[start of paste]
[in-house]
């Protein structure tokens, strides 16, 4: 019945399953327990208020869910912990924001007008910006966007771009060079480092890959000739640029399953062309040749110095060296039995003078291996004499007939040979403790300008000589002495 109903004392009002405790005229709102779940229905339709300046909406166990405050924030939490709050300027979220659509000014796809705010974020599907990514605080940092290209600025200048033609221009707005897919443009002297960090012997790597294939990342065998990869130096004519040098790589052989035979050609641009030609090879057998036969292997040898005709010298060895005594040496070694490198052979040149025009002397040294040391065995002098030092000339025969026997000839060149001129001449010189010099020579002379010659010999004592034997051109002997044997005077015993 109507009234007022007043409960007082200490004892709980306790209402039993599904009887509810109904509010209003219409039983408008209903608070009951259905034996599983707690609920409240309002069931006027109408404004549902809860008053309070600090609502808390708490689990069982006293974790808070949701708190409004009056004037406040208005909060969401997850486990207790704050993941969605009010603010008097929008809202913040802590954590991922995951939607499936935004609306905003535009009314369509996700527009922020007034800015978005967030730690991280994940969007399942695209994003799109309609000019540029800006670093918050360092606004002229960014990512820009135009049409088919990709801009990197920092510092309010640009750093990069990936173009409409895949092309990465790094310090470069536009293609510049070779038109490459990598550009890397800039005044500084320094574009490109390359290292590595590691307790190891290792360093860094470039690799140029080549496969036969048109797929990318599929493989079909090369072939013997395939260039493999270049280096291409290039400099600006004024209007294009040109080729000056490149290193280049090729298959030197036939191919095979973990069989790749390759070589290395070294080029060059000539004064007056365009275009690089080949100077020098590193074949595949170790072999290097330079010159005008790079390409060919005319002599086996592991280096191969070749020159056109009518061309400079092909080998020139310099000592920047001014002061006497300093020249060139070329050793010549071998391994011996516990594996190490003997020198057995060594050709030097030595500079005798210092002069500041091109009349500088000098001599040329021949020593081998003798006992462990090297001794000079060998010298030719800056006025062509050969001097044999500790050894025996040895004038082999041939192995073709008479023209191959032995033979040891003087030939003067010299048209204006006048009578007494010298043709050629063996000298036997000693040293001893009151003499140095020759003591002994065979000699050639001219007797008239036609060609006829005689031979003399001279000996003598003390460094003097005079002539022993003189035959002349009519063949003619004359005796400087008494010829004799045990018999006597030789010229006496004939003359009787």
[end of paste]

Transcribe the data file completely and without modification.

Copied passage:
[in-house]
């Protein structure tokens, strides 16, 4: 019945399953327990208020869910912990924001007008910006966007771009060079480092890959000739640029399953062309040749110095060296039995003078291996004499007939040979403790300008000589002495 109903004392009002405790005229709102779940229905339709300046909406166990405050924030939490709050300027979220659509000014796809705010974020599907990514605080940092290209600025200048033609221009707005897919443009002297960090012997790597294939990342065998990869130096004519040098790589052989035979050609641009030609090879057998036969292997040898005709010298060895005594040496070694490198052979040149025009002397040294040391065995002098030092000339025969026997000839060149001129001449010189010099020579002379010659010999004592034997051109002997044997005077015993 109507009234007022007043409960007082200490004892709980306790209402039993599904009887509810109904509010209003219409039983408008209903608070009951259905034996599983707690609920409240309002069931006027109408404004549902809860008053309070600090609502808390708490689990069982006293974790808070949701708190409004009056004037406040208005909060969401997850486990207790704050993941969605009010603010008097929008809202913040802590954590991922995951939607499936935004609306905003535009009314369509996700527009922020007034800015978005967030730690991280994940969007399942695209994003799109309609000019540029800006670093918050360092606004002229960014990512820009135009049409088919990709801009990197920092510092309010640009750093990069990936173009409409895949092309990465790094310090470069536009293609510049070779038109490459990598550009890397800039005044500084320094574009490109390359290292590595590691307790190891290792360093860094470039690799140029080549496969036969048109797929990318599929493989079909090369072939013997395939260039493999270049280096291409290039400099600006004024209007294009040109080729000056490149290193280049090729298959030197036939191919095979973990069989790749390759070589290395070294080029060059000539004064007056365009275009690089080949100077020098590193074949595949170790072999290097330079010159005008790079390409060919005319002599086996592991280096191969070749020159056109009518061309400079092909080998020139310099000592920047001014002061006497300093020249060139070329050793010549071998391994011996516990594996190490003997020198057995060594050709030097030595500079005798210092002069500041091109009349500088000098001599040329021949020593081998003798006992462990090297001794000079060998010298030719800056006025062509050969001097044999500790050894025996040895004038082999041939192995073709008479023209191959032995033979040891003087030939003067010299048209204006006048009578007494010298043709050629063996000298036997000693040293001893009151003499140095020759003591002994065979000699050639001219007797008239036609060609006829005689031979003399001279000996003598003390460094003097005079002539022993003189035959002349009519063949003619004359005796400087008494010829004799045990018999006597030789010229006496004939003359009787």